Sifflore v R (SCA 15/2011) [2015] SCCA 41 (17 December 2015);

 

John Sifflore

 

                                                  Appellant

 

Versus

 

 

The Republic                                                                                                                   Respondent

 
 

 

Heard:             09 December 2015

Counsel:          Mr. Anthony Juliette for the Appellant 

 

 

                        Mr. Jayaraj Chinnasamy for the Respondent 

 

Delivered:       17 December 2015

 

JUDGMENT

 

J. Msoffe (J.A)

 

[1]       The Appellant was charged with two counts of aiding and abetting in the trafficking of controlled drugs contrary to section 5 of the Misuses of Drugs Act as read with Section 2, Section 27(a) and Section 26(1)(a) as amended by Act 14 of 1999 and punishable under Section 29 as read with the 2nd Schedule of the Misuse of Drugs Act as amended by Act 14 of 1994 and two counts of conspiracy to commit the offence of trafficking in a controlled drug contrary to Section 28(a) of the Misuse of Drugs Act and punishable under Section 28 of the same Act as read with the 2nd Schedule to the Misuse of Drugs Act.

[2]       In the third and fourth counts, the Appellant and Kevin Lesperance (the second accused at the trial) were charged with conspiracy to commit the offence of trafficking in a controlled drug contrary to Section 28(a) of the Misuse of Drugs Act and punishable under Section 28 of the same Act as read together with the 2nd Schedule of the Misuse of Drugs Act.

[3]       After a full trial, the Appellant was acquitted of the first and second counts and convicted of the third and fourth counts and sentenced to concurrent terms of ten years imprisonment.  The second accused was acquitted of these counts.

[4]       Aggrieved, the Appellant is appealing against both conviction and sentence.  In the notice of appeal, he has canvassed the following grounds:

i)        Having acquitted the 2nd accused in the case and having found that the prosecution had failed to prove beyond reasonable doubt that the 2nd accused had agreed with the 1st accused (Appellant), Marvelous Nobuhle Khumalo or Lawrence Nnabuife to pursue a course of conduct that if pursued will necessarily amount to or involve in the commission of the offence of trafficking in a controlled drug namely 129.8 grams of cocaine and heroin, the learned trial judge then erred in convicting the Appellant of the same offence.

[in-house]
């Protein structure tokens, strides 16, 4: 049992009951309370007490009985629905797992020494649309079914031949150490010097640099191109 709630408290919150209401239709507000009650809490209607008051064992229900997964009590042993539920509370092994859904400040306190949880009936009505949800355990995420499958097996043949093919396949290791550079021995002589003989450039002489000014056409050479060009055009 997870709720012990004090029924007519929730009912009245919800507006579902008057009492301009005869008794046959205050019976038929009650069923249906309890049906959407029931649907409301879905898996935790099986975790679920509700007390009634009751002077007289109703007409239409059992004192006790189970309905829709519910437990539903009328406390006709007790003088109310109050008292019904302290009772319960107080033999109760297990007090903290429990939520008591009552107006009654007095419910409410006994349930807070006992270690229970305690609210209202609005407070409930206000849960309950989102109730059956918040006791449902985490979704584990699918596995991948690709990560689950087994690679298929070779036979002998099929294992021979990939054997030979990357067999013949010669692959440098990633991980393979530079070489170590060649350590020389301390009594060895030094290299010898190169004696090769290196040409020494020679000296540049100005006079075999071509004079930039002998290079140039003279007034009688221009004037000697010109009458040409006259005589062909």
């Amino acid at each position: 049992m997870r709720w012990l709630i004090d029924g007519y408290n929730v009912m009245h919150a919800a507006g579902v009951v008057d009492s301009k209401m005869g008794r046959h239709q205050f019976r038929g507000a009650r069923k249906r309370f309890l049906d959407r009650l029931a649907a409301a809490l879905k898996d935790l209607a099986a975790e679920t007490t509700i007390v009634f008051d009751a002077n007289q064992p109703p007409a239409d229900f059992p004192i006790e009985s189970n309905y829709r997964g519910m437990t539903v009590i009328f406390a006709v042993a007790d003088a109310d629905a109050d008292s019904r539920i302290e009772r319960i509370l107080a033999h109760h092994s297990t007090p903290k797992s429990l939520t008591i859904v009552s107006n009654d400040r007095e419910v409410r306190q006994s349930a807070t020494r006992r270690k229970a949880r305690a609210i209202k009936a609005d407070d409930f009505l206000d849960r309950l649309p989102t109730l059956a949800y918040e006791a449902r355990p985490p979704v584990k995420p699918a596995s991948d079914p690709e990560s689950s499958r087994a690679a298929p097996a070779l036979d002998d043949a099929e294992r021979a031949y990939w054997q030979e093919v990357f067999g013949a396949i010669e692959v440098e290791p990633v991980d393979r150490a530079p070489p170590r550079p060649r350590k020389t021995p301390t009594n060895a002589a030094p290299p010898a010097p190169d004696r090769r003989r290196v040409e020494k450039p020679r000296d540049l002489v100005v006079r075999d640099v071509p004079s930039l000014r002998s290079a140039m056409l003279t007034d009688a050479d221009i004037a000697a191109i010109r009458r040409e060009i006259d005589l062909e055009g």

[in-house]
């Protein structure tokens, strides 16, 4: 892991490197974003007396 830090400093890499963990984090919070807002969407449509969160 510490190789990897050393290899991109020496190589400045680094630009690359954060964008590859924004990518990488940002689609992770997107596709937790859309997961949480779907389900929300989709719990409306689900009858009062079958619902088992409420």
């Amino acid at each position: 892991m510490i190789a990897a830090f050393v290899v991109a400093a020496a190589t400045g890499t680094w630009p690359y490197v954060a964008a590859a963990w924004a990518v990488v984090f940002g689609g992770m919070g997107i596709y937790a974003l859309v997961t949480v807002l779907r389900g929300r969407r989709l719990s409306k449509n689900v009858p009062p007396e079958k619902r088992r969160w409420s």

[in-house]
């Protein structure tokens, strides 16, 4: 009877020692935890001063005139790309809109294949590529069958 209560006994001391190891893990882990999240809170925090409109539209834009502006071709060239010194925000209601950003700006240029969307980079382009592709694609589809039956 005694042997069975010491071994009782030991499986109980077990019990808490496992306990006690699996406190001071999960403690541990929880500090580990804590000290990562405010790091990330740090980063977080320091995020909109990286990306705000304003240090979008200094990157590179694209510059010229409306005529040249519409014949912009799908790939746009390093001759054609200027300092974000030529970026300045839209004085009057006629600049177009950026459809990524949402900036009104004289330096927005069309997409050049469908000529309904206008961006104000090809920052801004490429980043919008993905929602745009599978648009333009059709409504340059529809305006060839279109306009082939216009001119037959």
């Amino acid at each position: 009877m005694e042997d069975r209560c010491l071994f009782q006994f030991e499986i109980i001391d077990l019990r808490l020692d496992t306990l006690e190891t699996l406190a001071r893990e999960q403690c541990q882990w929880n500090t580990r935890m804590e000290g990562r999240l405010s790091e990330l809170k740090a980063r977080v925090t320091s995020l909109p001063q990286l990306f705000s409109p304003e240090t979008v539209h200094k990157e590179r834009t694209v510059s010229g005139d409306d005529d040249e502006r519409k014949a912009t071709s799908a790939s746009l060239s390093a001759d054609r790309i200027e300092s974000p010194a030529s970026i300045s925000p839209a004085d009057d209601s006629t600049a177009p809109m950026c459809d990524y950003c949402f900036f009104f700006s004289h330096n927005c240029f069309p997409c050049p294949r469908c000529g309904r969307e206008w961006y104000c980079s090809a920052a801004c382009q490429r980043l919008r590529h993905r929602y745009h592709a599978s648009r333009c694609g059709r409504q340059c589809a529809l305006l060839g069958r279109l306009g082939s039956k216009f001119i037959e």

ii)       The learned trial judge erred in his finding that “the pattern of evidence adduced is more consistent with the 1st accused (Appellant) having agreed to convey Lawrence Nnabuife to wherever he was instructed to go in the course of the performance of an illegal transaction” in that such a finding is not supported by the evidence, which was lacking and discredited and does not support the contention of the prosecution that both accused persons were involved in the agreement with Marvelous Khumalo and Lawrence Nnabuife to commit the offence of trafficking in controlled drugs.

[5]       In view of the position we have taken on the appeal, it is instructive to state the facts in fairly sufficient detail.

[6]       Marvelous Nobuhle Khumalo, a Zulu lady from South Africa, in testifying for the prosecution explained that while she was in South Africa, a friend by the name of Martha asked her to travel to New Delhi in India where she met two men by the names of Ben and Chris.  The two men gave her 80 “bullets” to swallow and US$1460 to come to Seychelles via Dubai.  Khumalo swallowed 75 “bullets” and threw away the rest.  On the 2nd of October 2009, she arrived in Seychelles in flight EK 707 from Dubai where she was stopped and searched by agent Nichol Franchette and agent Tania Lozaique.  There arose suspicion that she might be concealing illicit drugs inside her body.  She was thus taken to Victoria hospital for a CT scan where the “bullets” were seen.  She agreed to cooperate with the NDEA agents, and was taken to the NDEA Headquarters and then to Villa Des Roses guest house.

[7]       In the night of 2nd October 2009, Khumalo excreted 75 “bullets”, 14 of which had black markings on them, leaving a remnant of 61 without the black marks.  She cleaned the “bullets” in the presence of agent Masandra Georgette Botsoie and handed them over to agent Wilby Jumeau who were the NDEA officers assigned with the duty of guarding her.  The “bullets” were taken to a forensic chemist, Mr. Jeremy Bouzin for chemical analysis and report.  The report confirmed that they were controlled drugs, the 14 “bullets” with black marks were cocaine with a purity of 35% and the remaining 61 “bullets” were heroin with a purity of 67%.  After the analysis, the exhibits were sealed and returned to agent Jumeau, with a certificate stating the result of the analysis.